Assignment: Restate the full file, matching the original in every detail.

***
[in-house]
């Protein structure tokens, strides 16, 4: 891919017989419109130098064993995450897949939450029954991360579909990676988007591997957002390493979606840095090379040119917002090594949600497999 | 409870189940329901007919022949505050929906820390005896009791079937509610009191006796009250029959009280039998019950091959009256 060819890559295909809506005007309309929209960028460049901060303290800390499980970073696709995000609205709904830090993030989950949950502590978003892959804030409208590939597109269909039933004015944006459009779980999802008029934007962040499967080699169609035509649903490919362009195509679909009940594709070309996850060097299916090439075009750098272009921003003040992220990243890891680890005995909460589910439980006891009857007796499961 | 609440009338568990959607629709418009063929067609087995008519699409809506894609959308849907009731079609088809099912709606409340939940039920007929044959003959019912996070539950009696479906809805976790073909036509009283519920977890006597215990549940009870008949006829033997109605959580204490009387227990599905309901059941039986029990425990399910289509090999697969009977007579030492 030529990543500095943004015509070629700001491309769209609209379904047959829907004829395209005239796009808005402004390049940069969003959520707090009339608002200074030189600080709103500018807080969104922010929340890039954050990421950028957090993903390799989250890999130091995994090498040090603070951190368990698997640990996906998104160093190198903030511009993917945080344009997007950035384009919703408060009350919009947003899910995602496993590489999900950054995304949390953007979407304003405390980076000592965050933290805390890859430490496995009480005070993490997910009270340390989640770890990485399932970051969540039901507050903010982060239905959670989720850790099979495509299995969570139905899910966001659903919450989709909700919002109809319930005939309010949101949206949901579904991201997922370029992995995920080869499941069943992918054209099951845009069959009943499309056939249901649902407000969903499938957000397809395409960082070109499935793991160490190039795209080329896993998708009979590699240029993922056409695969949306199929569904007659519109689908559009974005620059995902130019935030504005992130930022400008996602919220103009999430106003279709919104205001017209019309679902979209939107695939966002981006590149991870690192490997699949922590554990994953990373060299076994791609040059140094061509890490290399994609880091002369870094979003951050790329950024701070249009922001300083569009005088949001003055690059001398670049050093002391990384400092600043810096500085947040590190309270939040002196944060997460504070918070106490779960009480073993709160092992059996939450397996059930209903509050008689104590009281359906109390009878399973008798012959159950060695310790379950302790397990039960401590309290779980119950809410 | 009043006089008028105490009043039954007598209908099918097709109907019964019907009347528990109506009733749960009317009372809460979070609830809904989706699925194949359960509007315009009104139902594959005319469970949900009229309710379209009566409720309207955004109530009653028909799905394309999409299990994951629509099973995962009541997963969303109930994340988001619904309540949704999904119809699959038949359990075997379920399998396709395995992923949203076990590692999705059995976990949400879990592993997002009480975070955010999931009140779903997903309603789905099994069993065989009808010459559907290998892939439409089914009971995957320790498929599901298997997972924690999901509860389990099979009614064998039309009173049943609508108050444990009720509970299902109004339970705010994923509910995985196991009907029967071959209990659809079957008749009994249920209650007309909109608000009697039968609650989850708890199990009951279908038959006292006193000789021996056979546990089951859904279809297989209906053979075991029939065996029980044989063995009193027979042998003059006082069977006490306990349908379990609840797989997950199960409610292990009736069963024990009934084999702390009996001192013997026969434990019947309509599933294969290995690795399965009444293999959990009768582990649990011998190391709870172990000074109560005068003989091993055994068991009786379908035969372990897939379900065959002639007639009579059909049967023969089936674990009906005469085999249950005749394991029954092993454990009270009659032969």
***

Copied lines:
[in-house]
């Protein structure tokens, strides 16, 4: 891919017989419109130098064993995450897949939450029954991360579909990676988007591997957002390493979606840095090379040119917002090594949600497999 | 409870189940329901007919022949505050929906820390005896009791079937509610009191006796009250029959009280039998019950091959009256 060819890559295909809506005007309309929209960028460049901060303290800390499980970073696709995000609205709904830090993030989950949950502590978003892959804030409208590939597109269909039933004015944006459009779980999802008029934007962040499967080699169609035509649903490919362009195509679909009940594709070309996850060097299916090439075009750098272009921003003040992220990243890891680890005995909460589910439980006891009857007796499961 | 609440009338568990959607629709418009063929067609087995008519699409809506894609959308849907009731079609088809099912709606409340939940039920007929044959003959019912996070539950009696479906809805976790073909036509009283519920977890006597215990549940009870008949006829033997109605959580204490009387227990599905309901059941039986029990425990399910289509090999697969009977007579030492 030529990543500095943004015509070629700001491309769209609209379904047959829907004829395209005239796009808005402004390049940069969003959520707090009339608002200074030189600080709103500018807080969104922010929340890039954050990421950028957090993903390799989250890999130091995994090498040090603070951190368990698997640990996906998104160093190198903030511009993917945080344009997007950035384009919703408060009350919009947003899910995602496993590489999900950054995304949390953007979407304003405390980076000592965050933290805390890859430490496995009480005070993490997910009270340390989640770890990485399932970051969540039901507050903010982060239905959670989720850790099979495509299995969570139905899910966001659903919450989709909700919002109809319930005939309010949101949206949901579904991201997922370029992995995920080869499941069943992918054209099951845009069959009943499309056939249901649902407000969903499938957000397809395409960082070109499935793991160490190039795209080329896993998708009979590699240029993922056409695969949306199929569904007659519109689908559009974005620059995902130019935030504005992130930022400008996602919220103009999430106003279709919104205001017209019309679902979209939107695939966002981006590149991870690192490997699949922590554990994953990373060299076994791609040059140094061509890490290399994609880091002369870094979003951050790329950024701070249009922001300083569009005088949001003055690059001398670049050093002391990384400092600043810096500085947040590190309270939040002196944060997460504070918070106490779960009480073993709160092992059996939450397996059930209903509050008689104590009281359906109390009878399973008798012959159950060695310790379950302790397990039960401590309290779980119950809410 | 009043006089008028105490009043039954007598209908099918097709109907019964019907009347528990109506009733749960009317009372809460979070609830809904989706699925194949359960509007315009009104139902594959005319469970949900009229309710379209009566409720309207955004109530009653028909799905394309999409299990994951629509099973995962009541997963969303109930994340988001619904309540949704999904119809699959038949359990075997379920399998396709395995992923949203076990590692999705059995976990949400879990592993997002009480975070955010999931009140779903997903309603789905099994069993065989009808010459559907290998892939439409089914009971995957320790498929599901298997997972924690999901509860389990099979009614064998039309009173049943609508108050444990009720509970299902109004339970705010994923509910995985196991009907029967071959209990659809079957008749009994249920209650007309909109608000009697039968609650989850708890199990009951279908038959006292006193000789021996056979546990089951859904279809297989209906053979075991029939065996029980044989063995009193027979042998003059006082069977006490306990349908379990609840797989997950199960409610292990009736069963024990009934084999702390009996001192013997026969434990019947309509599933294969290995690795399965009444293999959990009768582990649990011998190391709870172990000074109560005068003989091993055994068991009786379908035969372990897939379900065959002639007639009579059909049967023969089936674990009906005469085999249950005749394991029954092993454990009270009659032969």